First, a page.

Anna King

Richland Correspondent

Anna King calls Richland, Washington home and loves unearthing great stories about people in the Northwest. She reports for the Northwest News Network from a studio at Washington State University, Tri-Cities. She covers the Mid-Columbia region, from nuclear reactors to Mexican rodeos.

The South Sound was her girlhood backyard and she knows its rocky beaches, mountain trails and cities well. She left the west side to attend Washington State University and went abroad to study language and culture in Italy.

While not on the job, Anna enjoys trail running, clam digging, hiking and wine tasting with friends. She's most at peace on top a Northwest mountain with her husband Andy Plymale and their muddy Aussie-dog Poa.

In 2016 Washington State University named Anna Woman of the Year, and the Society of Professional Journalists Western Washington Pro Chapter named her Journalist of the Year. Her many journalism awards include two Gracies, a Sigma Delta Chi medal and the David Douglas Award from the Washington State Historical Society.

Ways to Connect

Steven Mack / YouTube - youtu.be/7DATFoizswY

Emergency meetings are underway to discuss the threat of a possible landslide near Yakima, Washington. Dozens of federal, state, county and tribal officials are trying to work out a plan as this threat looms. 


Yakima Valley Emergency Management

Near the town of Union Gap in South Central Washington state, a massive chunk of Rattlesnake Ridge is moving ever more quickly.

Geologists say it will likely cause a landslide. And when does come fully down, it could take out roads, infrastructure and in the worst-case scenario, dam up the Yakima River.

Anna King / Northwest News Network

Officials in Yakima County, Washington, are strongly urging residents living below a shifting mountainside near Union Gap to evacuate. 



A huge crack that appeared on Rattlesnake Ridge last year is beginning to widen.

U.S. Department of Energy

The area and amount of stuff contaminated by radioactive waste at the Hanford Site in southeast Washington state keeps getting bigger.

First it was two cars. Then it was eight. The count is now 14 vehicles that are contaminated with radioactive waste. Half of them are personal cars. One is even contaminated on the inside. 

U.S. Department of Energy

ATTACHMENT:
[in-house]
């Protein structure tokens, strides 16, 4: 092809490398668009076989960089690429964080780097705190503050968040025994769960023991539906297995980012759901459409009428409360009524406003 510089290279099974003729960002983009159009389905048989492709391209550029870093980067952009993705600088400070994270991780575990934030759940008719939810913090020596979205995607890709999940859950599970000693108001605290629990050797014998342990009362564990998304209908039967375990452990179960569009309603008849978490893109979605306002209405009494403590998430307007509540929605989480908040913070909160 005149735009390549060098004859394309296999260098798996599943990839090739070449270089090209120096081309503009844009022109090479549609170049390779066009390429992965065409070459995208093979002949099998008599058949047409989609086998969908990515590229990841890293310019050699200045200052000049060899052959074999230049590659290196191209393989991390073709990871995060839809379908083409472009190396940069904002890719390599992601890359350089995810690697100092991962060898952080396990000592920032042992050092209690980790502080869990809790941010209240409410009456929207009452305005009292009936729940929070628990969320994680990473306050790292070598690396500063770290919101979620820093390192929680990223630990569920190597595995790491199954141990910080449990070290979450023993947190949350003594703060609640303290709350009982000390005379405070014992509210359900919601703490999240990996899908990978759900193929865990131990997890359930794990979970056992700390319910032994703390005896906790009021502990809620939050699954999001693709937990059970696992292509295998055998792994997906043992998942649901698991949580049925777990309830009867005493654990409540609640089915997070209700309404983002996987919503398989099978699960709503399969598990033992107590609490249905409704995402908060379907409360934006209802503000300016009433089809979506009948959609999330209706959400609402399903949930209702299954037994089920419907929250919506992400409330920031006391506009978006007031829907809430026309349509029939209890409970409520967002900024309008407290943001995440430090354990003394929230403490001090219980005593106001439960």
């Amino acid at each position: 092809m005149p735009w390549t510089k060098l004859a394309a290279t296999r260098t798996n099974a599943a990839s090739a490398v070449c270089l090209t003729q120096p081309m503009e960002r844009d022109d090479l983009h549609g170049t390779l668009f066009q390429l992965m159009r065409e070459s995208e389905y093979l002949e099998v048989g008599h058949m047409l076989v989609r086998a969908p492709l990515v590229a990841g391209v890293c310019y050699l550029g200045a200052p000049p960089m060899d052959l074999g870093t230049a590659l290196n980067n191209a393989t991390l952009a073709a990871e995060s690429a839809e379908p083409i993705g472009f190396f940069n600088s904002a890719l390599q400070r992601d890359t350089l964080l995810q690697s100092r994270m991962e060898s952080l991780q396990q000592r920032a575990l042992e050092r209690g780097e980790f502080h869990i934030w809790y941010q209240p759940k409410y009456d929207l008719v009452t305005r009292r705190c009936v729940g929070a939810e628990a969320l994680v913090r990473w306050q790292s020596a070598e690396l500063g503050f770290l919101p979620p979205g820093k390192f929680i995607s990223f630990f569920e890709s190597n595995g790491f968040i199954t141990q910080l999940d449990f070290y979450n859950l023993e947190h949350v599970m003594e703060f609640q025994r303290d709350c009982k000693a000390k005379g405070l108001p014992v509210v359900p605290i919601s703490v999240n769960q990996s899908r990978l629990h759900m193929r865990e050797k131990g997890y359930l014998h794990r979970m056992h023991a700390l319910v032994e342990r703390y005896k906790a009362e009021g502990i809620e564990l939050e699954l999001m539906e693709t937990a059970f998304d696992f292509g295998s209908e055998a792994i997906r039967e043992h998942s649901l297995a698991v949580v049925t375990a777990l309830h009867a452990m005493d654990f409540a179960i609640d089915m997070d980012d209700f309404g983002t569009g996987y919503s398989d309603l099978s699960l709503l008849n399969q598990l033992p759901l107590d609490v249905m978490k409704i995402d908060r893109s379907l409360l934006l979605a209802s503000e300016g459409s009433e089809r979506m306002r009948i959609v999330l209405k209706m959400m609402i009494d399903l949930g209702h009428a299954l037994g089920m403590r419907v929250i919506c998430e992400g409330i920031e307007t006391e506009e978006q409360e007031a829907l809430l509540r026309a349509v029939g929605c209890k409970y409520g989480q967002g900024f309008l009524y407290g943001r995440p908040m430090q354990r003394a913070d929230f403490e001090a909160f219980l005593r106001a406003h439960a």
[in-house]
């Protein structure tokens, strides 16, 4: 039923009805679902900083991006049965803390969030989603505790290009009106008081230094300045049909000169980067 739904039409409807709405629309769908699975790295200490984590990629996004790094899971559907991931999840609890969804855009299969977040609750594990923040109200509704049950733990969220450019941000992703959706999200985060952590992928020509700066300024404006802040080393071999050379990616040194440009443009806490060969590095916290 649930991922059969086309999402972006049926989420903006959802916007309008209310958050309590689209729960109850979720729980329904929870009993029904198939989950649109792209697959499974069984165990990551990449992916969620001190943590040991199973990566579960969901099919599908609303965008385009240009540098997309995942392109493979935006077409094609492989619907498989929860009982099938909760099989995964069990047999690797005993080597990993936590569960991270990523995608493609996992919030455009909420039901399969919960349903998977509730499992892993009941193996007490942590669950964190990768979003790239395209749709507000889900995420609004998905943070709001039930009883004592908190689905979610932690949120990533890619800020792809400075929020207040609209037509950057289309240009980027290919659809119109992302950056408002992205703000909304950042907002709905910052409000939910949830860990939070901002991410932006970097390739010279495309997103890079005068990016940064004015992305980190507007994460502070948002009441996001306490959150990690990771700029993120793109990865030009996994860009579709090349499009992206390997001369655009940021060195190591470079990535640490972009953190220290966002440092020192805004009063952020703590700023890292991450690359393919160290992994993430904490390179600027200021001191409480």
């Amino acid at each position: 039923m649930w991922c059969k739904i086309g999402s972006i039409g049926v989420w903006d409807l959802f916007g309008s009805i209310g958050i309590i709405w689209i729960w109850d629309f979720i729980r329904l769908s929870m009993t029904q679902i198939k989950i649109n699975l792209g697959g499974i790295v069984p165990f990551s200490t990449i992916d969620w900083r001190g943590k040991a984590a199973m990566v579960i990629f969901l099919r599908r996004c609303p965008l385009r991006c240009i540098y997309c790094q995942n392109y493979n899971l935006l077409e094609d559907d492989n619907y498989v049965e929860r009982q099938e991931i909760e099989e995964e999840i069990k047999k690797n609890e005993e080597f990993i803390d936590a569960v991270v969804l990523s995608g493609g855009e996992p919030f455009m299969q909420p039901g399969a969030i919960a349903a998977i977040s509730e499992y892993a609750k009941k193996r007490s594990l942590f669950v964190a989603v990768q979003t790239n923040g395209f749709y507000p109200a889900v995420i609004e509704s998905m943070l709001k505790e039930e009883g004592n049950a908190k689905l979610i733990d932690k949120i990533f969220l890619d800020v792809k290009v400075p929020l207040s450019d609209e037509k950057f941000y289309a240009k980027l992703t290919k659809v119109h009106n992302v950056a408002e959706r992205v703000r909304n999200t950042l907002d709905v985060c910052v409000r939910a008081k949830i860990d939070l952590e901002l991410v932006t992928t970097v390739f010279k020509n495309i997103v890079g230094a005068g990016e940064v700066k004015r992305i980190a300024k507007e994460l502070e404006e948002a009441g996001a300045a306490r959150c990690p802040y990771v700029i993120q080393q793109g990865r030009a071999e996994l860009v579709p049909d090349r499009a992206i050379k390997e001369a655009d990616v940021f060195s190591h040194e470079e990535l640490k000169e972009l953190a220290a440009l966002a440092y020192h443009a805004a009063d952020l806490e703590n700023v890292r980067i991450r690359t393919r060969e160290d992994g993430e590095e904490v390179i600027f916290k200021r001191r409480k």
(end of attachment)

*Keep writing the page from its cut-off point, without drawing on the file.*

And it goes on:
Upper managers didn’t know that some radioactive waste had gotten outside of bounds at a Hanford demolition site for more than a day. And that delay could have worsened the spread of contamination.

When workers found radioactive waste in areas where it shouldn’t have been, they did everything right. Everything, except notify higher managers. And that delay could have worsened the spread.

Google Earth

Monday’s train derailment, is gumming up a several big shipping-distribution centers in DuPont, Washington. Workers are having trouble running their last-minute Santa-truck routes.

Hanford Plateau / YouTube - https://tinyurl.com/ycps75qw

There has been another incident of contamination at the Hanford Site. This one involves worker vehicles that were driven off the nuclear cleanup site in southeast Washington state.

Northwest News Network/Austin Jenkins

An Amtrak train on its inaugural run on a new route from Seattle to Portland derailed Monday morning, sending 13 of the train’s 14 passenger cars and engines off an overpass, striking five cars and two trucks on Interstate 5.

The derailment happened in DuPont, about 40 miles south of Seattle near Joint Base Lewis-McChord, at 7:33 a.m. during morning rush hour.

Tobin Fricke / Wikimedia - tinyurl.com/h99dl7h

Since December 8, six workers at the Hanford Site have shown up as possibly contaminated. One worker was possibly contaminated twice.

It happened at the Plutonium Finishing Plant—a massive building that used to make so-called plutonium buttons for bombs since 1949.

Anna King / Northwest News Network

You might be in the market for a Christmas tree right about now, but have you thought about what type of Christmas tree you want in eight years?

Believe it or not, it might be hard to find one. That’s because of a tree seedling shortage happening right now across the West.

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